By Evan Klinger
The emergence of Hollywood as an Institution
While the film industry is constantly reinventing itself, it is possible to pinpoint the moment when Hollywood dreams became an institution of entertainment for viewers.
It didn’t take longer than 14 years for the first film to be shot in Hollywood, California after the invention of film projection occurred in 1895. (1) The world was ready to make movies and Hollywood emerged as the escapism capitol of the world. The name Hollywood quickly became synonymous with getting away from one’s reality and escaping to a world of magic.
While films were made in the first two decades of the twentieth century, only the landmark film “The Gold Rush” starring Charlie Chaplin brought the spell of cinema magic to the masses. It was a calculated film that was presented to the world’s audiences in a palatable format – the feature film. “The Gold Rush” was presented as a 96 minute film but 2,952 minutes of celluloid were burned in filming the picture. (2) The footage was edited to the tight film that was presented in movie theaters.
This type of formulaic consumption of people, scenes, settings, plots, and storylines has remained the normal format of cinema in the 84 years since Charlie Chaplin was seen being wind swept out of a snowy log cabin. The pratfalls and gags that are used in today’s cinema still rely on the same timing that was defined by Chaplin in the earliest films.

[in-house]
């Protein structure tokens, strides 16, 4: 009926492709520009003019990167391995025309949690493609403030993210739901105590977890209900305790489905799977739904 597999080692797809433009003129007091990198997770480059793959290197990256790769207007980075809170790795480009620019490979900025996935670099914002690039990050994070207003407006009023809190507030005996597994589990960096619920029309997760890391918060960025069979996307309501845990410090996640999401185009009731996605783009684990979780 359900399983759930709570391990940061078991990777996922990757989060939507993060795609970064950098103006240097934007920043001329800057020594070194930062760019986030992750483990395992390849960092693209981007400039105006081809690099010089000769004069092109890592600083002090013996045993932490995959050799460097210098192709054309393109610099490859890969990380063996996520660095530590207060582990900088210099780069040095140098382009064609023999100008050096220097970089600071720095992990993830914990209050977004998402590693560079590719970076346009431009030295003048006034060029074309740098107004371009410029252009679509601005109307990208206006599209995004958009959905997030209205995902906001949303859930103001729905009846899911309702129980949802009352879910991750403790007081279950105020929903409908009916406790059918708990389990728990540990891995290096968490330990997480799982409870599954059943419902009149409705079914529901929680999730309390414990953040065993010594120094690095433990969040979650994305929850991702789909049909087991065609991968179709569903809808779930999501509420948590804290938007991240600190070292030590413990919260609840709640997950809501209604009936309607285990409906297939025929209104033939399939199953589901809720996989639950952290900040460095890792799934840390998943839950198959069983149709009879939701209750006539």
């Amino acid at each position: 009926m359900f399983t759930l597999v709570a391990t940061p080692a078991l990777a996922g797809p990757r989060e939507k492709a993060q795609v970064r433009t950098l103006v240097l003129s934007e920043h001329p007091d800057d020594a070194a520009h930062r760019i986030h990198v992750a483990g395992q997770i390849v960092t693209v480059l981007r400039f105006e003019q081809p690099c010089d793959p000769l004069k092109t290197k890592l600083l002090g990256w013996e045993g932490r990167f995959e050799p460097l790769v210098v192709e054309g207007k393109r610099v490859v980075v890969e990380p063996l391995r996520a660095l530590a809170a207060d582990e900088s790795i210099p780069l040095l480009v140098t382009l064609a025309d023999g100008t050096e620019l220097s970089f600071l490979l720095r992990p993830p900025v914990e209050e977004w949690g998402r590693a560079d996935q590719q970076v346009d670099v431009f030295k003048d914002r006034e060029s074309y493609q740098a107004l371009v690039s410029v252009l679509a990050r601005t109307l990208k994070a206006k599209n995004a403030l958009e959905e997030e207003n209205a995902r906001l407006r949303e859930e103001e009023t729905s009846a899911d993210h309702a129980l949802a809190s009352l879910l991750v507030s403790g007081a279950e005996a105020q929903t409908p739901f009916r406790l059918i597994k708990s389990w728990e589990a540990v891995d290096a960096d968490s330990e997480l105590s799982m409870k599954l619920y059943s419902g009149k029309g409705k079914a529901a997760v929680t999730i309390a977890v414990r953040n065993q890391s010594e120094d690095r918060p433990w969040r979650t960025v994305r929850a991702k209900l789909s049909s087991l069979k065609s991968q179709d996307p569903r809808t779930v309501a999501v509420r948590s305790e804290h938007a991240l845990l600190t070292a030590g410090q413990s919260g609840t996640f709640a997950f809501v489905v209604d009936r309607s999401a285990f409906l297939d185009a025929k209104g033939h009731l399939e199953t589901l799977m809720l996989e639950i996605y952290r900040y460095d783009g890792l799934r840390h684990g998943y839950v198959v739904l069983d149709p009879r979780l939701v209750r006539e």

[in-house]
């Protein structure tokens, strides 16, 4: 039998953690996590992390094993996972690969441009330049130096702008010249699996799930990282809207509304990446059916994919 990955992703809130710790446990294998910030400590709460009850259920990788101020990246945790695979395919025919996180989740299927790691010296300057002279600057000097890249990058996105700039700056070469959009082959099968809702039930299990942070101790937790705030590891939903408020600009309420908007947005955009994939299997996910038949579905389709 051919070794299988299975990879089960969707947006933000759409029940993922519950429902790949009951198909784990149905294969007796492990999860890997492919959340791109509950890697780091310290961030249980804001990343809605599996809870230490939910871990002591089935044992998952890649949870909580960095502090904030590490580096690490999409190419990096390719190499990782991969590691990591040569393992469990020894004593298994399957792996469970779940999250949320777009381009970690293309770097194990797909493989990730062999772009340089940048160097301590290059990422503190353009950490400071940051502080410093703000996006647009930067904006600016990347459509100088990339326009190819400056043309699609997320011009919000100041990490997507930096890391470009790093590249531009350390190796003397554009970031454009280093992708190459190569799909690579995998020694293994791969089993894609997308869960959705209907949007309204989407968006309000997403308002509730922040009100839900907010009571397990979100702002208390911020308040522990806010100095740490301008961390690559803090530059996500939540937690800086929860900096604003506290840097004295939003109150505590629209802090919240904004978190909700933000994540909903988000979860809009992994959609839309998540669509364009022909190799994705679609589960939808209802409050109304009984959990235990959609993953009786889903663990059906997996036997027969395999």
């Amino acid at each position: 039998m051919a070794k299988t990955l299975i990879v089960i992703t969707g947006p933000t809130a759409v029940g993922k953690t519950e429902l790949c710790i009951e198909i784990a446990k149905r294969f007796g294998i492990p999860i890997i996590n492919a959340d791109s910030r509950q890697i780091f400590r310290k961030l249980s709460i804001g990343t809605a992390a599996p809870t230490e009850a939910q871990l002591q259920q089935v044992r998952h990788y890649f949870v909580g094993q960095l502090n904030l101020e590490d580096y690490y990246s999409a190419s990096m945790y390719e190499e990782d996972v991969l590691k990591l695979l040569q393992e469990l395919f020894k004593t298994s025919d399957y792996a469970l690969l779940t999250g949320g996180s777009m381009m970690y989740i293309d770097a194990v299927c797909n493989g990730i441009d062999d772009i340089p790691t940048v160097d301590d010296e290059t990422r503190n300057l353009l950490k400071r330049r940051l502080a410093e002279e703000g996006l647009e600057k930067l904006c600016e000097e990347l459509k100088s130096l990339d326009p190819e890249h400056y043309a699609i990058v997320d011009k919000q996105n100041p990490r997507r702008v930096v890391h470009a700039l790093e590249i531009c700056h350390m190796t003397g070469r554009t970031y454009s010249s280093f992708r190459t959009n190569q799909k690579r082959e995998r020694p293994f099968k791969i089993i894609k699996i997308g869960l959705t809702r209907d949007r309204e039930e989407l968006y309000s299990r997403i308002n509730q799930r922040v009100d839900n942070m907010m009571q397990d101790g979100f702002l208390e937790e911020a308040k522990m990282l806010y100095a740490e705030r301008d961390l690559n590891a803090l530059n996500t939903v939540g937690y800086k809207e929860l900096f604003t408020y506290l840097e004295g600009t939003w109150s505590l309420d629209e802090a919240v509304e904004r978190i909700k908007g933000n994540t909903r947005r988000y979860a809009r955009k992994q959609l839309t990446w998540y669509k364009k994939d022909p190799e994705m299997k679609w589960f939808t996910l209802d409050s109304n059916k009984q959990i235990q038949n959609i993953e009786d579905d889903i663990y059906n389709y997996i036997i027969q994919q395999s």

Cinema’s biggest rival was actual human beings performing live in vaudeville acts. To claim their part of the profits, the Hollywood institution not only stole vaudeville’s biggest acts and put them on screen, but also created a new experience. Later to be coined the “flicker effect”, Hollywood truly was able to institutionalize moviegoers by trapping their senses for nearly two hours. At 45 frames per second, movie goers minds were held captive.
The word institution often means that it is a device of its own trappings. Cinema became so big (literally) so quickly that the human mind was institutionalized and re-educated about how the human brain experiences enjoyment.
1) Belton, John, American Cinema, American Culture, McGraw Hill, 2008, p. 9
2) IMDB Professional information as listed on “The Gold Rush” page (as useable source?)
Untitled Flicker – The best home videos are here